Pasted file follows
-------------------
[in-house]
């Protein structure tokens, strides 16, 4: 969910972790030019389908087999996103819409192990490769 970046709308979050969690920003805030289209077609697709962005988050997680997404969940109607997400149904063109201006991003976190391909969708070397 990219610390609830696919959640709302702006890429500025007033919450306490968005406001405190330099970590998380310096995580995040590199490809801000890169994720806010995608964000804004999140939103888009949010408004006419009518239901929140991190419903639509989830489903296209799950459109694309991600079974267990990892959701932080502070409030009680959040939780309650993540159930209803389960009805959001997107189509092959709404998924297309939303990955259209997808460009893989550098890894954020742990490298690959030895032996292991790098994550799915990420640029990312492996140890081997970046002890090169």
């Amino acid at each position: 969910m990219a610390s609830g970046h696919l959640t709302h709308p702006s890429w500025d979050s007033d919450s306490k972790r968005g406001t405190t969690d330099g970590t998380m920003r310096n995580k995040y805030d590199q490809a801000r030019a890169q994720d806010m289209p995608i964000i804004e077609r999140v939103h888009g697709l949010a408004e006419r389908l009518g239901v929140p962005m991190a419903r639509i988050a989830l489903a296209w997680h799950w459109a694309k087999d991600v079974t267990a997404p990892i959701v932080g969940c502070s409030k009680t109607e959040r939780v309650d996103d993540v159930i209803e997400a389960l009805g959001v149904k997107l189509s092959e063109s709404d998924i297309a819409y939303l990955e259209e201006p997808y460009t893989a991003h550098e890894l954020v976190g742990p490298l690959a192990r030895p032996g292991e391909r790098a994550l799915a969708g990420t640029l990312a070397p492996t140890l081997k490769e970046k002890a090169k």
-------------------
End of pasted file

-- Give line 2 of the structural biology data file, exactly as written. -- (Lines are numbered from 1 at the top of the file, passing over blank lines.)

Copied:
């Protein structure tokens, strides 16, 4: 969910972790030019389908087999996103819409192990490769 970046709308979050969690920003805030289209077609697709962005988050997680997404969940109607997400149904063109201006991003976190391909969708070397 990219610390609830696919959640709302702006890429500025007033919450306490968005406001405190330099970590998380310096995580995040590199490809801000890169994720806010995608964000804004999140939103888009949010408004006419009518239901929140991190419903639509989830489903296209799950459109694309991600079974267990990892959701932080502070409030009680959040939780309650993540159930209803389960009805959001997107189509092959709404998924297309939303990955259209997808460009893989550098890894954020742990490298690959030895032996292991790098994550799915990420640029990312492996140890081997970046002890090169």